The doctor, Asian herself, asked: “So what about me?”

These three stories tell us something about the racial hysteria born and bred from coronavirus.

Sam Phan, a masters student at the University of Manchester, posted to Twitter: “This week, my ethnicity has made me feel like I was part of a threatening and diseased mass.”

And this perception is hardly imagined.

News sites all over the country have run legitimate stories about coronavirus alongside unrelated footage of a Chinese vlogger named Wang Mengyun eating bat soup.

Three years ago.

In Micronesia. Not China.

The implication is that however coronavirus originated – first believed to have been contracted in a seafood market, although that theory is becoming increasingly unlikely – is somehow the fault of the people who fell ill.


Could an assumption – based on no evidence whatsoever – be any more racist?

Speaking to Mamamia, writer Shelley Cheng, a migrant-settler of Chinese ethnicity, said: “I feel both hyper-vigilant and exhausted, seeing social media comments from East Asians saying they’ve been shouted at on public transport, refused medical treatment by doctors, and being refused service at restaurants.

“Since coronavirus has been racialised as a Chinese disease, many East Asians have been treated like carriers of the virus. Many of us are just waiting to be racially targeted, just like we were during the SARS outbreak. I think it’s going to be much worse this time because of social media and disinformation.”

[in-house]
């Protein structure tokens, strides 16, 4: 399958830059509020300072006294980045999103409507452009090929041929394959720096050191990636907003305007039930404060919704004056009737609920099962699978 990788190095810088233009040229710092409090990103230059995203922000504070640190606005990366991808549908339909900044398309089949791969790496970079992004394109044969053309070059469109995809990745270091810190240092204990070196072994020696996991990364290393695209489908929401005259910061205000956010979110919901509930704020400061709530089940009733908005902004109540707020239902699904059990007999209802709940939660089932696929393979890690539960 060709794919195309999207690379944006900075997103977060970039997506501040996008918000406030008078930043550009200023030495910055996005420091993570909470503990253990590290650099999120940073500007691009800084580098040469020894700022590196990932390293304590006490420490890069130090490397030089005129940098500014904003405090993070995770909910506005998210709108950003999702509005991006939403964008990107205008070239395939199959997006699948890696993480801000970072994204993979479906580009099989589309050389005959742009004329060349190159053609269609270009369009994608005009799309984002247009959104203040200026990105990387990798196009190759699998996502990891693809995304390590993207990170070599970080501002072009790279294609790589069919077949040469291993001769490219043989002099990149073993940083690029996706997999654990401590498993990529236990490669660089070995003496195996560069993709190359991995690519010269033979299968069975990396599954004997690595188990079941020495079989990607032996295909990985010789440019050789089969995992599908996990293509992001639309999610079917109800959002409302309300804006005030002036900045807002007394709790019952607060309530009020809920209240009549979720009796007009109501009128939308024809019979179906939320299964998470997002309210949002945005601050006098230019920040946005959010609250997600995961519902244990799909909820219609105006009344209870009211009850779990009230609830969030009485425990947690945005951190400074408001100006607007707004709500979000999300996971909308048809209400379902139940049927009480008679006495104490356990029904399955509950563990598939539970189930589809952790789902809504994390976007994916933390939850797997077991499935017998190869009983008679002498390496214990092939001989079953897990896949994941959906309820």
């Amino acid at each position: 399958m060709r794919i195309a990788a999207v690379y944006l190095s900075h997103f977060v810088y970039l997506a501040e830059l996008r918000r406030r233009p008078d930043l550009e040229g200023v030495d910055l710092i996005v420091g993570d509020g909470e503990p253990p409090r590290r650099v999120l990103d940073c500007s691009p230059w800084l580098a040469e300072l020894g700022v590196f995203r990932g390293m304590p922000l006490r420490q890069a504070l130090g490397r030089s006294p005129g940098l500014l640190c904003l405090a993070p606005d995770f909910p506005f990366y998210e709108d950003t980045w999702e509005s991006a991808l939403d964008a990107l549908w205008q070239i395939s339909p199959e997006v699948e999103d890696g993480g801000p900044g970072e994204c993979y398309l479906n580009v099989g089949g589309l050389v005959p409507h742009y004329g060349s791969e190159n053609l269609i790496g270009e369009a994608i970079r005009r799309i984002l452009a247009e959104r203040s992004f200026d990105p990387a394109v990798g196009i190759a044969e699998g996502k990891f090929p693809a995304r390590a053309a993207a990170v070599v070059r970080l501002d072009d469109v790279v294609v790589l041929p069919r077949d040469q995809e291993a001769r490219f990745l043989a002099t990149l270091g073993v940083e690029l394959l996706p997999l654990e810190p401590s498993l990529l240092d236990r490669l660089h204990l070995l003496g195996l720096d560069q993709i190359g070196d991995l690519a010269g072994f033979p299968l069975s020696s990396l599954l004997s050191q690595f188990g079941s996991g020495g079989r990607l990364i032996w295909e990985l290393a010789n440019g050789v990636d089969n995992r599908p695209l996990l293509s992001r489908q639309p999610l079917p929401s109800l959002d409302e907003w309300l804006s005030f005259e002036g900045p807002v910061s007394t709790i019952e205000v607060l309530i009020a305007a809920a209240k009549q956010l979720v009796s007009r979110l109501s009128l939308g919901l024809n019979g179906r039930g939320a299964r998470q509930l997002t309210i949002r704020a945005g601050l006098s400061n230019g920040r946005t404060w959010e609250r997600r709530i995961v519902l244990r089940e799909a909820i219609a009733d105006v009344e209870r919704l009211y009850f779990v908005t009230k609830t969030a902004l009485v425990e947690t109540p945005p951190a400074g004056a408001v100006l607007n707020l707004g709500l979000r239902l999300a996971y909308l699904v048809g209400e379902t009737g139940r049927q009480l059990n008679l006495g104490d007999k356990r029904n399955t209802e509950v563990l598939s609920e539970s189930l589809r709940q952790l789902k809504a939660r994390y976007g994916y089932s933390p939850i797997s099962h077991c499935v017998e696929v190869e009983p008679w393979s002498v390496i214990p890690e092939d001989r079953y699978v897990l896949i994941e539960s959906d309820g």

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“Seeing posts about the virus being found in popular Asian snacks, the warnings about avoiding certain suburbs with a high Chinese population, and all the petitions going around to bar Chinese people from school certainly add to my anxiety.

“The comments are even worse, with people saying we deserve the deaths, the hate and the racism. I’ve seen many people indiscriminately calling for deportation and quarantine.

“Personally, I’ve been avoiding public transport and going to public areas in fear of being racially abused. But I know it will still happen.”

A number of Australians of Asian heritage have shared their experiences on Twitter, with a woman named Yen-Rong Wong posting: “This is the first time I’ve ever felt physically unsafe in Australia because of my race. I thought we were over this shit but obviously not.”

A report by The Daily Telegraph emerged on Thursday of a Chinese man suffering a heart attack in Sydney’s Chinatown on Tuesday night, and bystanders refusing to perform CPR for fear of contracting coronavirus.

It has been speculated that the widely circulated videos of people in China collapsing from coronavirus might have added to people’s concern. Never mind that those videos are unconfirmed, and may, in fact, be entirely unrelated to the virus.

While coronavirus is a very real illness that requires global vigilance, it is not the fault, nor the design, of the people who have fallen ill with it.

We are smarter than stigmatising an entire ethnic community based on a virus that has infected a select few.

The very worst thing we could do, is use the news of coronavirus as a petty excuse to be racist.

Feature image: Getty.